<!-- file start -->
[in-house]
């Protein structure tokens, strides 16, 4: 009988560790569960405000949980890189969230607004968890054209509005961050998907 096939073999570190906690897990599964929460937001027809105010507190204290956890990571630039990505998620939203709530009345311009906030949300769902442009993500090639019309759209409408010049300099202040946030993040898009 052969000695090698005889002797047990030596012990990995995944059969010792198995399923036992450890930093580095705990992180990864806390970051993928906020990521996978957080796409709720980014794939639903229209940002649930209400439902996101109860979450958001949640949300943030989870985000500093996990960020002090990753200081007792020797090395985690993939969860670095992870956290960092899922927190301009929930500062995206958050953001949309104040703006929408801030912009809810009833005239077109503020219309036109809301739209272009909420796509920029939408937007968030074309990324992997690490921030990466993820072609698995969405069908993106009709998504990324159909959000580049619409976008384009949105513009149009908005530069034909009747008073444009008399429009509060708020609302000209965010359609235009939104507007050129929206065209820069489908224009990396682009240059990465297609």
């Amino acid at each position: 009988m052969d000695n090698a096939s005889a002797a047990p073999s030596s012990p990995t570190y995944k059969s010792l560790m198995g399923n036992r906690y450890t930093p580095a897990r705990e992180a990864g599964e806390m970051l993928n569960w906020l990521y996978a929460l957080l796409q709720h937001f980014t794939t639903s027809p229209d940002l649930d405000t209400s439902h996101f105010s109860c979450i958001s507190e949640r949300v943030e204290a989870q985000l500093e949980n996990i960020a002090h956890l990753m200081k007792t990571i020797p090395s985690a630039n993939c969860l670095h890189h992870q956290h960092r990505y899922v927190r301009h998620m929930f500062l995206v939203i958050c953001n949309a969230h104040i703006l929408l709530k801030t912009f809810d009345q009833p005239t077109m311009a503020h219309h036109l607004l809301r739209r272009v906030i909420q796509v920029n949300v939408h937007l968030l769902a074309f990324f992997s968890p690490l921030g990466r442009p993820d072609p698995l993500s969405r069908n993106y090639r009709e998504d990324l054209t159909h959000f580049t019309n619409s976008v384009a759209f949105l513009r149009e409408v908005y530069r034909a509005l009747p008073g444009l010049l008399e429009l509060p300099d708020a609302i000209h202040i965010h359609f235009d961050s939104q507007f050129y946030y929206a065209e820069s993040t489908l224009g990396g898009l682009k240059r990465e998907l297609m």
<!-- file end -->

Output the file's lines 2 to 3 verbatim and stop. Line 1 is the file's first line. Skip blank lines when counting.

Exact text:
């Protein structure tokens, strides 16, 4: 009988560790569960405000949980890189969230607004968890054209509005961050998907 096939073999570190906690897990599964929460937001027809105010507190204290956890990571630039990505998620939203709530009345311009906030949300769902442009993500090639019309759209409408010049300099202040946030993040898009 052969000695090698005889002797047990030596012990990995995944059969010792198995399923036992450890930093580095705990992180990864806390970051993928906020990521996978957080796409709720980014794939639903229209940002649930209400439902996101109860979450958001949640949300943030989870985000500093996990960020002090990753200081007792020797090395985690993939969860670095992870956290960092899922927190301009929930500062995206958050953001949309104040703006929408801030912009809810009833005239077109503020219309036109809301739209272009909420796509920029939408937007968030074309990324992997690490921030990466993820072609698995969405069908993106009709998504990324159909959000580049619409976008384009949105513009149009908005530069034909009747008073444009008399429009509060708020609302000209965010359609235009939104507007050129929206065209820069489908224009990396682009240059990465297609």
């Amino acid at each position: 009988m052969d000695n090698a096939s005889a002797a047990p073999s030596s012990p990995t570190y995944k059969s010792l560790m198995g399923n036992r906690y450890t930093p580095a897990r705990e992180a990864g599964e806390m970051l993928n569960w906020l990521y996978a929460l957080l796409q709720h937001f980014t794939t639903s027809p229209d940002l649930d405000t209400s439902h996101f105010s109860c979450i958001s507190e949640r949300v943030e204290a989870q985000l500093e949980n996990i960020a002090h956890l990753m200081k007792t990571i020797p090395s985690a630039n993939c969860l670095h890189h992870q956290h960092r990505y899922v927190r301009h998620m929930f500062l995206v939203i958050c953001n949309a969230h104040i703006l929408l709530k801030t912009f809810d009345q009833p005239t077109m311009a503020h219309h036109l607004l809301r739209r272009v906030i909420q796509v920029n949300v939408h937007l968030l769902a074309f990324f992997s968890p690490l921030g990466r442009p993820d072609p698995l993500s969405r069908n993106y090639r009709e998504d990324l054209t159909h959000f580049t019309n619409s976008v384009a759209f949105l513009r149009e409408v908005y530069r034909a509005l009747p008073g444009l010049l008399e429009l509060p300099d708020a609302i000209h202040i965010h359609f235009d961050s939104q507007f050129y946030y929206a065209e820069s993040t489908l224009g990396g898009l682009k240059r990465e998907l297609m």